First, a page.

With New Funding, NRC-RIM Focuses on New Arrival Communities

Man in glasses and woman in hijab sit in a field and smile at the camera

In its third year, the National Resource Center for Refugees, Immigrants and Migrants (NRC-RIM) is focusing on Afghan and Ukrainian new arrivals with $13.5M in new funding from the Centers of Disease Control and Prevention (CDC) and the International Organization for Migration (IOM) to address the public health needs in these communities.

While initially funded as part of the nation’s COVID-19 response, NRC-RIM is now poised to expand its efforts to additional public health initiatives that may be needed in Afghan communities. NRC-RIM’s work to support Ukrainian new arrivals will focus on developing and disseminating health communications related to health requirements for Ukrainian humanitarian parolees. NRC-RIM will also continue its COVID-19 work on a smaller scale in other immigrant communities disproportionately affected by health inequities. 

Since it was established in October 2020, NRC-RIM has become nationally known for excellence in public health preparedness and response, and in fostering partnerships that make a real difference in the communities. “This new funding will allow NRC-RIM to continue to create and promote crucial health information in refugee and immigrant communities that improves the health of newcomers,” said Erin Mann, MPH, co-principal investigator of NRC-RIM.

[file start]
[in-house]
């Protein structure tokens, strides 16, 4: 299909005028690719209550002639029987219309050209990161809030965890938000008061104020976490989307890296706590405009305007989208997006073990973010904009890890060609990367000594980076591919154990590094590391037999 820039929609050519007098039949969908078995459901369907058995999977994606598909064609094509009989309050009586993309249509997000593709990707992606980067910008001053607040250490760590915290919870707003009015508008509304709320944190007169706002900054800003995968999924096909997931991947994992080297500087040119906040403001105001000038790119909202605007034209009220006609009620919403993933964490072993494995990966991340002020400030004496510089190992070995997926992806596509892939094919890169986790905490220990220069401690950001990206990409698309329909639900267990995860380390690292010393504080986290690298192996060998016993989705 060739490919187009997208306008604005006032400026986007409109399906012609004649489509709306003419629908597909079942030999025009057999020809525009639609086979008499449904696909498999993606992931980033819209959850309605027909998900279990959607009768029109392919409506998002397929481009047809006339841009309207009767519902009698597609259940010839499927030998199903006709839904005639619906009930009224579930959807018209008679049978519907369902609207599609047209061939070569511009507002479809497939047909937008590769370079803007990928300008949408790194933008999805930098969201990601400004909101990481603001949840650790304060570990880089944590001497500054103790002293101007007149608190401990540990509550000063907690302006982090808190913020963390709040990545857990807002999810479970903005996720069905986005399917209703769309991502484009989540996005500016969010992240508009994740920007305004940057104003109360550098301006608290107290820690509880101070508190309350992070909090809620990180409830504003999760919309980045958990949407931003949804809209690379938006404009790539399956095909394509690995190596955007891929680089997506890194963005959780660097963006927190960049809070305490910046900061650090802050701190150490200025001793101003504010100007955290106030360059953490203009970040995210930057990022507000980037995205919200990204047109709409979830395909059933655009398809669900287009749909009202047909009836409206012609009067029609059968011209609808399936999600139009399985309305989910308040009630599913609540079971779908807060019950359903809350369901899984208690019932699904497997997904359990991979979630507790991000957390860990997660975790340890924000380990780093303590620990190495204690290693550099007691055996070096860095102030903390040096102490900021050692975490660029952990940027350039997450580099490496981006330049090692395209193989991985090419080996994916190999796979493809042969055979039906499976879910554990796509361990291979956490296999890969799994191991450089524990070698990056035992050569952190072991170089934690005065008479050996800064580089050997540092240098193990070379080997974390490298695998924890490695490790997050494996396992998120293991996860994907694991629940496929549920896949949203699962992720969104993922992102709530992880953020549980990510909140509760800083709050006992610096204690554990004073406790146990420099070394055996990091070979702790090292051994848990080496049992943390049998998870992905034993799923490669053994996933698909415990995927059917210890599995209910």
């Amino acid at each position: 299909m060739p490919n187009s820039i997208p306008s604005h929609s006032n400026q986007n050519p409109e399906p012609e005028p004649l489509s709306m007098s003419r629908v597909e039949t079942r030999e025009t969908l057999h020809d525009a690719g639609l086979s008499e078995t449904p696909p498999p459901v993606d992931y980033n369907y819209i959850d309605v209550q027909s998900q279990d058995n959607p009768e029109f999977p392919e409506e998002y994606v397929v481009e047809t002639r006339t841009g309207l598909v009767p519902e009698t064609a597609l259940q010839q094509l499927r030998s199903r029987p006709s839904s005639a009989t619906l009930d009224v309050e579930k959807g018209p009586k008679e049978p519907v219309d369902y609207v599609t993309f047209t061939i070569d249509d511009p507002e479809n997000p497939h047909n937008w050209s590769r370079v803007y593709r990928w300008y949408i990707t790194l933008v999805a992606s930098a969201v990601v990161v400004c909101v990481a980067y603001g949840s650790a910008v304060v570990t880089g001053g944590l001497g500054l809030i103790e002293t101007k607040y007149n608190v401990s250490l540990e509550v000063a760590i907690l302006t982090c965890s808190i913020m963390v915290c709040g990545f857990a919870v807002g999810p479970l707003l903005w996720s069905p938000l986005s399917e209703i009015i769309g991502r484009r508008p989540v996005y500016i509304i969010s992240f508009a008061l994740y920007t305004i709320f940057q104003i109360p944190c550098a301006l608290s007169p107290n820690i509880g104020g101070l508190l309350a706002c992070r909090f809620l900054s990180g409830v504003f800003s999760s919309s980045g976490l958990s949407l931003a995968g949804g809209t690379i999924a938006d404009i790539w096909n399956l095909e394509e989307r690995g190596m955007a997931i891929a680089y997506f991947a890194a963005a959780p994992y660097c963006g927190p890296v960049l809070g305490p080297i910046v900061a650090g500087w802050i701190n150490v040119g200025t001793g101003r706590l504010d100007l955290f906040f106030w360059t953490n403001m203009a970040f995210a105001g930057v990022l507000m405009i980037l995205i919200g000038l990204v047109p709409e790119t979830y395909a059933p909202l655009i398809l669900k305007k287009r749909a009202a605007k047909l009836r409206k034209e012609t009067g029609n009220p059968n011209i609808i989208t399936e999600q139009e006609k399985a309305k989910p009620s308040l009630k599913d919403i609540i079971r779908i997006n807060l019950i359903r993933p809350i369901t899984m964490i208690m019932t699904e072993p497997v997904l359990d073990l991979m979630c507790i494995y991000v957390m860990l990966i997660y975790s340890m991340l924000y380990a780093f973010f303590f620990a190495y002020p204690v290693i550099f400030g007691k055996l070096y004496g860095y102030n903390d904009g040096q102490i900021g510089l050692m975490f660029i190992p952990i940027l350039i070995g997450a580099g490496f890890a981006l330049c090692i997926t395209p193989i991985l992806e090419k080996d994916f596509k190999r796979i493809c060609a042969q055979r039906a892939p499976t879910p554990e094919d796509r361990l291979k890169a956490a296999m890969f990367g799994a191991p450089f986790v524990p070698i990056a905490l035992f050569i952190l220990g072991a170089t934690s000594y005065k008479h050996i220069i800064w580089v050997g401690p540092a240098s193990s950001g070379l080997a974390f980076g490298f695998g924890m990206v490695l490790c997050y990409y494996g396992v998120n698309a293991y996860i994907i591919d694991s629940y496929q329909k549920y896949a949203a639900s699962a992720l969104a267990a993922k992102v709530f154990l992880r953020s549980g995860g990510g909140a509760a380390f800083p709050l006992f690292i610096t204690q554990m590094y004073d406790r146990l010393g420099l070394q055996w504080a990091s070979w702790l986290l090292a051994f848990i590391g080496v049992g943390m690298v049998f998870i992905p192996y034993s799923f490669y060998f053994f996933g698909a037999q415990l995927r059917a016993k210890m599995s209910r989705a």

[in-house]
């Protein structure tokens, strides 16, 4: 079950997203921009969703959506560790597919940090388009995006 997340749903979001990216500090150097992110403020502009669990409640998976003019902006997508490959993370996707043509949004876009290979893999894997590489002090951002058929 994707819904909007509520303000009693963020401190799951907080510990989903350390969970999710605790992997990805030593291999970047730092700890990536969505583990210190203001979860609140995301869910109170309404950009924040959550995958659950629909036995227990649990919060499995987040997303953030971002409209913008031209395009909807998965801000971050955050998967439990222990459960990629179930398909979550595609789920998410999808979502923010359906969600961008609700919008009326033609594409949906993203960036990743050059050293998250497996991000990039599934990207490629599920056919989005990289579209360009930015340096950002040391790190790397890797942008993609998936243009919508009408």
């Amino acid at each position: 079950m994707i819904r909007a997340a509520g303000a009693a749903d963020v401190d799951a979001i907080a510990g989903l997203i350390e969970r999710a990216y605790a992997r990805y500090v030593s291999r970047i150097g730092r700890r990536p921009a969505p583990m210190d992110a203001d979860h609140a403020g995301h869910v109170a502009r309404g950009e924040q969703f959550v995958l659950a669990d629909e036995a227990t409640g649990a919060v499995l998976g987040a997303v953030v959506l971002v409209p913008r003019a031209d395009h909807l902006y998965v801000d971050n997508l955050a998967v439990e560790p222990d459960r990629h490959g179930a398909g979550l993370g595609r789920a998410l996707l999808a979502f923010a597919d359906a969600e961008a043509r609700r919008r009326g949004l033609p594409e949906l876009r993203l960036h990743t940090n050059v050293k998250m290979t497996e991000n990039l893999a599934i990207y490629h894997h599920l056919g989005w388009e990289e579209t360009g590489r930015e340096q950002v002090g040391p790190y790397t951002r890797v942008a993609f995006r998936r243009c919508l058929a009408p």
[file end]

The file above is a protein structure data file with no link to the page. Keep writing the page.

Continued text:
More than 88,000 Afghans fled to the United States after the Taliban assumed control of the government in August 2021, and more than 82,000 Ukrainians have arrived in the United States since the Russian invasion began in February 2022. These new arrival groups join significant diaspora communities that have spent decades building community in their new country and have influenced public health systems.

“Afghan and Ukrainian new arrival communities have come to the United States in a time of crisis, and they have shown they have the capacity to lead,” said Mann. “Our job is to support health departments and others who are committed to working with them in partnership on public health solutions.”

Much of the new funding will support NRC-RIM’s partners, such as the International Rescue Committee, which plans to work with NRC-RIM to implement activities in 10 offices around the country. The National Association of County and City Health Officials (NACCHO) is finalizing similar plans. “NRC-RIM would not be successful without the strategic and innovative work of our partners on the ground,” said William Stauffer, MD, co-principal investigator of NRC-RIM.

The funding will also allow NRC-RIM to leverage and build upon an existing partnership between the University of Minnesota and IOM that aims to strengthen the capacity of health care providers abroad to address medical needs of migrating refugees with a focus on Afghan new arrivals.

Since October 2020, NRC-RIM has been funded by the CDC and IOM, and housed at the University of Minnesota. NRC-RIM exists to support health departments and community organizations working with refugee, immigrant, and migrant communities that have been disproportionately affected by health inequities. During its successful first two years, NRC-RIM’s work reached all 50 states and 175 countries. 

Afghan and Ukrainian new arrival communities have come to the United States in a time of crisis, and they have shown they have the capacity to lead.

Erin Mann, MPH